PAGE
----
That is my question and wouldn’t it be nice if everyone shouted ‘me me me, yes please’?
But that’s not how it works. – I want peace and love and security – food too. Clean air, clean water and eternal youth please, travelling in comfort, a good car, nice clothes etc. Nobody wants the dark painful bits. Nobody – Or?
The installation across ﬁve black windows at Kings Place with the Pangolin London Gallery is a short review of my journey very loosely based on Dante’s Divine Comedy. I am looking into the mystery of my life past and present and ﬁnding loss and fear as well as joy.
I have constructed minimal landscapes and populated them with ceramic pieces most of which were made during lockdown when I had plenty of time to think and reﬂect. The small clay cubes, ‘Indensities’, in Window 1 acquired human qualities during the process of hollowing them out and revealing their innards. As soon as I grouped them together in little huddles they started to relate to each other. They are very tactile little pieces and when they are not on display I carry some around with me in my pockets.
In Window 2, ‘The Dark Wood’, the trees assumed anthropomorphic qualities and yet it is easy for me to shrink myself down to the size of a thumb and wander amongst the huge looming dark stumps.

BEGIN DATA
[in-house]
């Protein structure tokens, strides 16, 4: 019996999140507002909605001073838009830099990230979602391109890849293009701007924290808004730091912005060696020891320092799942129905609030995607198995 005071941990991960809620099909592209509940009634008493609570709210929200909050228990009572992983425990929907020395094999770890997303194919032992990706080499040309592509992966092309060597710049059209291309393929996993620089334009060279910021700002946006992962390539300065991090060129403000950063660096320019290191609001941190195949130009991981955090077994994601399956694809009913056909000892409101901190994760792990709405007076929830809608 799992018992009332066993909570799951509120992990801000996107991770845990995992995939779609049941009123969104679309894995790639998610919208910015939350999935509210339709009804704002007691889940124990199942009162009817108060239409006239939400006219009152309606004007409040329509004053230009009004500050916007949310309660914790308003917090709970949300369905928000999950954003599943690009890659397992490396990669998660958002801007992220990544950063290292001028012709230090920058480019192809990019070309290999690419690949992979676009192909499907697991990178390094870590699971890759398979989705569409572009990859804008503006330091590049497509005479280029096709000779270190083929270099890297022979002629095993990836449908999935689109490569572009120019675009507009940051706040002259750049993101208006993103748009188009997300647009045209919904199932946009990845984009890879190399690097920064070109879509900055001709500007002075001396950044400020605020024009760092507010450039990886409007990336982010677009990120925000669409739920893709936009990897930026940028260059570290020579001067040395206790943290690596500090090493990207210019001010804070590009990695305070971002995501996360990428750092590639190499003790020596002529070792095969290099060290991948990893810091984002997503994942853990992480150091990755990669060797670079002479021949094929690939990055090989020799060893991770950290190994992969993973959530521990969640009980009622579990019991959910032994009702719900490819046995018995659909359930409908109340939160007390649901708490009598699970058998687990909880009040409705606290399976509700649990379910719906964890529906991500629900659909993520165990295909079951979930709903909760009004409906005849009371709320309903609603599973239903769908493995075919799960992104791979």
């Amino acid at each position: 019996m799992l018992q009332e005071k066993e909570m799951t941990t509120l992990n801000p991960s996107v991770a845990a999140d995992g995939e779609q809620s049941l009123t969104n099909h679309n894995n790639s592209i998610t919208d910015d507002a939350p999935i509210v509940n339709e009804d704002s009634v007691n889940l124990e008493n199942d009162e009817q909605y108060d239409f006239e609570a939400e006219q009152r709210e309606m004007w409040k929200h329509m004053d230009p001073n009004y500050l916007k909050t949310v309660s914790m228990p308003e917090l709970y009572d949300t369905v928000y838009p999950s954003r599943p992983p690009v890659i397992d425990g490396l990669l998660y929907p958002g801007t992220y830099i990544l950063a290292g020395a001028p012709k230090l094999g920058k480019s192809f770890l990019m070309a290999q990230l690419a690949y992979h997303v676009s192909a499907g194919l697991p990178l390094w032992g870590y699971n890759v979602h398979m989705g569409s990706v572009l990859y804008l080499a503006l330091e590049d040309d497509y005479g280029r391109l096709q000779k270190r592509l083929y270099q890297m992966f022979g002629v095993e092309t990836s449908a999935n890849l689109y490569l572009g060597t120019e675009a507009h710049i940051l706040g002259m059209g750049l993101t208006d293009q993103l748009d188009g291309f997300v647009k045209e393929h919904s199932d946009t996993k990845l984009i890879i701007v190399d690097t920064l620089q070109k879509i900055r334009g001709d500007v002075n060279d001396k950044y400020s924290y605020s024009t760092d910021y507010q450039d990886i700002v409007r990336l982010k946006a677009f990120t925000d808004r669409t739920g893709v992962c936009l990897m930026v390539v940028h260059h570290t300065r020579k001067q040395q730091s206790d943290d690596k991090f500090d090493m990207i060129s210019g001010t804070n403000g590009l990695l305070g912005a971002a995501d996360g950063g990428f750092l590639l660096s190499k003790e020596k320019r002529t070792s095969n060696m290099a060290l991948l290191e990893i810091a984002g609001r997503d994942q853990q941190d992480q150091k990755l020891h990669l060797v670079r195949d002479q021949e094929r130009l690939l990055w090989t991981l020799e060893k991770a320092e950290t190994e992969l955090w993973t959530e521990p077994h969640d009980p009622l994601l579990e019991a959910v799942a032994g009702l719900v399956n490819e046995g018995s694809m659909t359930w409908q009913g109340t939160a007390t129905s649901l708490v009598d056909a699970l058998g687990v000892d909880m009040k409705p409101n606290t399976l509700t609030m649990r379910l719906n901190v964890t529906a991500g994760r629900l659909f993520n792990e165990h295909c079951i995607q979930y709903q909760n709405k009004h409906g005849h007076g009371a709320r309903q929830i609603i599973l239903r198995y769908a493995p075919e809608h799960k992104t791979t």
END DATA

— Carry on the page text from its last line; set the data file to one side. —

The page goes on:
Window 3, ‘The Harbour Wall’, is the most precarious of all 5 installations. More than once it threatened to collapse during the construction, so I left the supporting props in place. The white strands mark a tideline. This harbour is not a safe place.
Window 4, ‘The Slaughterhouse’, deals with the childhood horror of watching animals slaughtered on the farm where I grew up. I am transforming these coils to assume the ﬂuidity of water and waves pouring from a big bowl. My aim is to keep extending the coils to cover a section of a ﬂoor into a proper abundance.
Finally in Window 5 ‘Paradiso’, all goes up in smoke for which I am using thin rusty wires. I made diﬀerent clay pieces that reminded me of hieroglyphs, white ﬂowers, worms etc. all suspended in midair.
Almuth Tebbenhoff LG, 2020